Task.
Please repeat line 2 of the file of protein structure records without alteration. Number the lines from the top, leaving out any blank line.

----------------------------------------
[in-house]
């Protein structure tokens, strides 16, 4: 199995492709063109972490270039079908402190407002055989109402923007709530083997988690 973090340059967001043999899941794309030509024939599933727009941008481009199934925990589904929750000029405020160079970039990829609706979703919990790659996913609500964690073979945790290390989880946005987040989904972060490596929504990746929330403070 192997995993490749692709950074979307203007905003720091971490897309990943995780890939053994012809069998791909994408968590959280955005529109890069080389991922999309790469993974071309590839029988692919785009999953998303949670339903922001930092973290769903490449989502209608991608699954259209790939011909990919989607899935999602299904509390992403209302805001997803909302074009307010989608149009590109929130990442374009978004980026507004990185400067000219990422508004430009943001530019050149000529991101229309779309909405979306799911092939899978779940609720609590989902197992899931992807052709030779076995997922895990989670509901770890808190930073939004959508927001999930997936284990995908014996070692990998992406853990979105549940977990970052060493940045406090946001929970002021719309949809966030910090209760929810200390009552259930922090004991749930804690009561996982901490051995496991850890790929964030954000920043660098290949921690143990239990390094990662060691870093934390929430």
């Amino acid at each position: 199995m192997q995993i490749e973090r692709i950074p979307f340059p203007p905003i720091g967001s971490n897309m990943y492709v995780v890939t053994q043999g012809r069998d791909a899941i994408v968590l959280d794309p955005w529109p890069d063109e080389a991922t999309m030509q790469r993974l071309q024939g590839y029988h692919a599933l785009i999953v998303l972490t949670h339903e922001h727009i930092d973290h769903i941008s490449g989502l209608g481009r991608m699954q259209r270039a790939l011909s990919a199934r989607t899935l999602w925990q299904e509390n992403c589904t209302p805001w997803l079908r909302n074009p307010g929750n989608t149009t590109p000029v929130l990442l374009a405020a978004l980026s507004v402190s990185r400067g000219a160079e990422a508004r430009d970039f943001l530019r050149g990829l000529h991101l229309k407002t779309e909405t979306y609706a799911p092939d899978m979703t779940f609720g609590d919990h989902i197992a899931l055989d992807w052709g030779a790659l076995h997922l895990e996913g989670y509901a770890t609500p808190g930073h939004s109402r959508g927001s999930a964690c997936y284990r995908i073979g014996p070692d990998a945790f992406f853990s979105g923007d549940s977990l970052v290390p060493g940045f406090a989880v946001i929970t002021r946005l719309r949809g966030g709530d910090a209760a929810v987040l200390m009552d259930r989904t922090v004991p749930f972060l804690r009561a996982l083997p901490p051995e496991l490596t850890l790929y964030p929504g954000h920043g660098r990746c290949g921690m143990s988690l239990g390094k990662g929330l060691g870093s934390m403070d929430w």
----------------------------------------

């Protein structure tokens, strides 16, 4: 199995492709063109972490270039079908402190407002055989109402923007709530083997988690 973090340059967001043999899941794309030509024939599933727009941008481009199934925990589904929750000029405020160079970039990829609706979703919990790659996913609500964690073979945790290390989880946005987040989904972060490596929504990746929330403070 192997995993490749692709950074979307203007905003720091971490897309990943995780890939053994012809069998791909994408968590959280955005529109890069080389991922999309790469993974071309590839029988692919785009999953998303949670339903922001930092973290769903490449989502209608991608699954259209790939011909990919989607899935999602299904509390992403209302805001997803909302074009307010989608149009590109929130990442374009978004980026507004990185400067000219990422508004430009943001530019050149000529991101229309779309909405979306799911092939899978779940609720609590989902197992899931992807052709030779076995997922895990989670509901770890808190930073939004959508927001999930997936284990995908014996070692990998992406853990979105549940977990970052060493940045406090946001929970002021719309949809966030910090209760929810200390009552259930922090004991749930804690009561996982901490051995496991850890790929964030954000920043660098290949921690143990239990390094990662060691870093934390929430």